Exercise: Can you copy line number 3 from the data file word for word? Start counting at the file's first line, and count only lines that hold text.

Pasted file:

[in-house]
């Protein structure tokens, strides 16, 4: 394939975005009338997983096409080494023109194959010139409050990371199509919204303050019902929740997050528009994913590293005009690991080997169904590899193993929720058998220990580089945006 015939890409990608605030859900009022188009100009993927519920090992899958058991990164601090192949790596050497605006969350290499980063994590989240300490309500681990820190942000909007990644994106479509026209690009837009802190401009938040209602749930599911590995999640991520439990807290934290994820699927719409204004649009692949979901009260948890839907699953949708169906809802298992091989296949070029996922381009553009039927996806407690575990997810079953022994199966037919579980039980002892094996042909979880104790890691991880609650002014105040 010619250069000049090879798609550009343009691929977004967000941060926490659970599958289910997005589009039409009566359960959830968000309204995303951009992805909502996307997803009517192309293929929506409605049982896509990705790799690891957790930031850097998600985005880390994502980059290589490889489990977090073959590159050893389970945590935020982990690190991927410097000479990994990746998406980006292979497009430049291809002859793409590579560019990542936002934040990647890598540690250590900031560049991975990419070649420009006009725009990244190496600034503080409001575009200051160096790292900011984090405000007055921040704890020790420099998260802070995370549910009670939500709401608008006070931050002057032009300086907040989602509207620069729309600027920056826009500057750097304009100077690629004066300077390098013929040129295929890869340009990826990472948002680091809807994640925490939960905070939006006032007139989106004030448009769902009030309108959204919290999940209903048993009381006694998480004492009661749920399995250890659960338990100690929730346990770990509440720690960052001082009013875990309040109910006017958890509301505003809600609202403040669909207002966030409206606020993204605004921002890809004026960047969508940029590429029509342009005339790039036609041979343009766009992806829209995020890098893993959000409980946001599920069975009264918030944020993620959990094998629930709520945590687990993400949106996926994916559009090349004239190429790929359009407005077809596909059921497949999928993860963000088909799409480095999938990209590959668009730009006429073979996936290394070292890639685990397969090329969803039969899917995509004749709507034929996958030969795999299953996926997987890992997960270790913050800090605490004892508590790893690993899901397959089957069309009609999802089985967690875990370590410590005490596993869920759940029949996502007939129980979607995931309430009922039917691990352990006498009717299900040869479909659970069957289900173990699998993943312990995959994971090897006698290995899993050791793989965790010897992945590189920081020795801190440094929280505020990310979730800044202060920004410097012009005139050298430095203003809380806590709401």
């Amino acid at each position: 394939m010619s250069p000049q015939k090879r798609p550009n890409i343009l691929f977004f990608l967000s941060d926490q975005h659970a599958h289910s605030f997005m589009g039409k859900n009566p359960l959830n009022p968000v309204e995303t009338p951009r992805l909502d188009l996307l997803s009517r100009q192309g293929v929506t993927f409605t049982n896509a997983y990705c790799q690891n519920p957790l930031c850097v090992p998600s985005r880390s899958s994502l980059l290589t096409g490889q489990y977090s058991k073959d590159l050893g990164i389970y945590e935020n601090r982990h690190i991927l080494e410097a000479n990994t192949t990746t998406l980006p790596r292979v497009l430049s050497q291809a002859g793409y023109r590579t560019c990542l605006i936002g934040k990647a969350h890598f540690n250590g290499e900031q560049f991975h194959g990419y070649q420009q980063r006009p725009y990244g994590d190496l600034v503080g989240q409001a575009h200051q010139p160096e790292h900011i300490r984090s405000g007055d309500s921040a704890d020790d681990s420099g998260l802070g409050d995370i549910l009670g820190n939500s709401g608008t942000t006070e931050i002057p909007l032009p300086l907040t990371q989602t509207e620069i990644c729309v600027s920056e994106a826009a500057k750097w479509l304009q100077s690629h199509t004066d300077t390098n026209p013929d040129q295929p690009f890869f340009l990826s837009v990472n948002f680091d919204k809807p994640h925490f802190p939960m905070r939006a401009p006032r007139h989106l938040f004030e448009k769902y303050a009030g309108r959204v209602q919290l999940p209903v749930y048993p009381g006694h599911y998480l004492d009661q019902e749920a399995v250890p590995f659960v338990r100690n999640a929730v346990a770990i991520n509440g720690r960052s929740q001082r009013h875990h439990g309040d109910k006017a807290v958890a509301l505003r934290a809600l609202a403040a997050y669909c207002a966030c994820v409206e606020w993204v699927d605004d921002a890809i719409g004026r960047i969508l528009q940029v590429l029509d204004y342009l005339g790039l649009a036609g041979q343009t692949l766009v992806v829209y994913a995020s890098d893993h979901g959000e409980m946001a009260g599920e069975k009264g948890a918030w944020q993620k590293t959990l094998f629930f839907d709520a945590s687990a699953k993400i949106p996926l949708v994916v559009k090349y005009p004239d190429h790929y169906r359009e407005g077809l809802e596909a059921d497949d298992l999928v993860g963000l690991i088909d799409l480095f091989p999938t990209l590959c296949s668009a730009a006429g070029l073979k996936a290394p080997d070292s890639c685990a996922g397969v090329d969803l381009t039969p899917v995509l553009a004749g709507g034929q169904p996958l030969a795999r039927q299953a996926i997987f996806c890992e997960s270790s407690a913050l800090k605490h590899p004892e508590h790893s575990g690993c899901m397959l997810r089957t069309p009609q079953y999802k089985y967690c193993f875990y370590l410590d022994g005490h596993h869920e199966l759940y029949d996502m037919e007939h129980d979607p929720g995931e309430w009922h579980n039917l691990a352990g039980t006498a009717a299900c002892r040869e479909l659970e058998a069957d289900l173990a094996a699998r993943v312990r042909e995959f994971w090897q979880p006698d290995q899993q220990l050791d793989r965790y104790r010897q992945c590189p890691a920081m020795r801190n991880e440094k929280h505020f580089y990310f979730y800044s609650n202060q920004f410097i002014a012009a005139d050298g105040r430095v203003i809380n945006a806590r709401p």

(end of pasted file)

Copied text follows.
């Amino acid at each position: 394939m010619s250069p000049q015939k090879r798609p550009n890409i343009l691929f977004f990608l967000s941060d926490q975005h659970a599958h289910s605030f997005m589009g039409k859900n009566p359960l959830n009022p968000v309204e995303t009338p951009r992805l909502d188009l996307l997803s009517r100009q192309g293929v929506t993927f409605t049982n896509a997983y990705c790799q690891n519920p957790l930031c850097v090992p998600s985005r880390s899958s994502l980059l290589t096409g490889q489990y977090s058991k073959d590159l050893g990164i389970y945590e935020n601090r982990h690190i991927l080494e410097a000479n990994t192949t990746t998406l980006p790596r292979v497009l430049s050497q291809a002859g793409y023109r590579t560019c990542l605006i936002g934040k990647a969350h890598f540690n250590g290499e900031q560049f991975h194959g990419y070649q420009q980063r006009p725009y990244g994590d190496l600034v503080g989240q409001a575009h200051q010139p160096e790292h900011i300490r984090s405000g007055d309500s921040a704890d020790d681990s420099g998260l802070g409050d995370i549910l009670g820190n939500s709401g608008t942000t006070e931050i002057p909007l032009p300086l907040t990371q989602t509207e620069i990644c729309v600027s920056e994106a826009a500057k750097w479509l304009q100077s690629h199509t004066d300077t390098n026209p013929d040129q295929p690009f890869f340009l990826s837009v990472n948002f680091d919204k809807p994640h925490f802190p939960m905070r939006a401009p006032r007139h989106l938040f004030e448009k769902y303050a009030g309108r959204v209602q919290l999940p209903v749930y048993p009381g006694h599911y998480l004492d009661q019902e749920a399995v250890p590995f659960v338990r100690n999640a929730v346990a770990i991520n509440g720690r960052s929740q001082r009013h875990h439990g309040d109910k006017a807290v958890a509301l505003r934290a809600l609202a403040a997050y669909c207002a966030c994820v409206e606020w993204v699927d605004d921002a890809i719409g004026r960047i969508l528009q940029v590429l029509d204004y342009l005339g790039l649009a036609g041979q343009t692949l766009v992806v829209y994913a995020s890098d893993h979901g959000e409980m946001a009260g599920e069975k009264g948890a918030w944020q993620k590293t959990l094998f629930f839907d709520a945590s687990a699953k993400i949106p996926l949708v994916v559009k090349y005009p004239d190429h790929y169906r359009e407005g077809l809802e596909a059921d497949d298992l999928v993860g963000l690991i088909d799409l480095f091989p999938t990209l590959c296949s668009a730009a006429g070029l073979k996936a290394p080997d070292s890639c685990a996922g397969v090329d969803l381009t039969p899917v995509l553009a004749g709507g034929q169904p996958l030969a795999r039927q299953a996926i997987f996806c890992e997960s270790s407690a913050l800090k605490h590899p004892e508590h790893s575990g690993c899901m397959l997810r089957t069309p009609q079953y999802k089985y967690c193993f875990y370590l410590d022994g005490h596993h869920e199966l759940y029949d996502m037919e007939h129980d979607p929720g995931e309430w009922h579980n039917l691990a352990g039980t006498a009717a299900c002892r040869e479909l659970e058998a069957d289900l173990a094996a699998r993943v312990r042909e995959f994971w090897q979880p006698d290995q899993q220990l050791d793989r965790y104790r010897q992945c590189p890691a920081m020795r801190n991880e440094k929280h505020f580089y990310f979730y800044s609650n202060q920004f410097i002014a012009a005139d050298g105040r430095v203003i809380n945006a806590r709401p």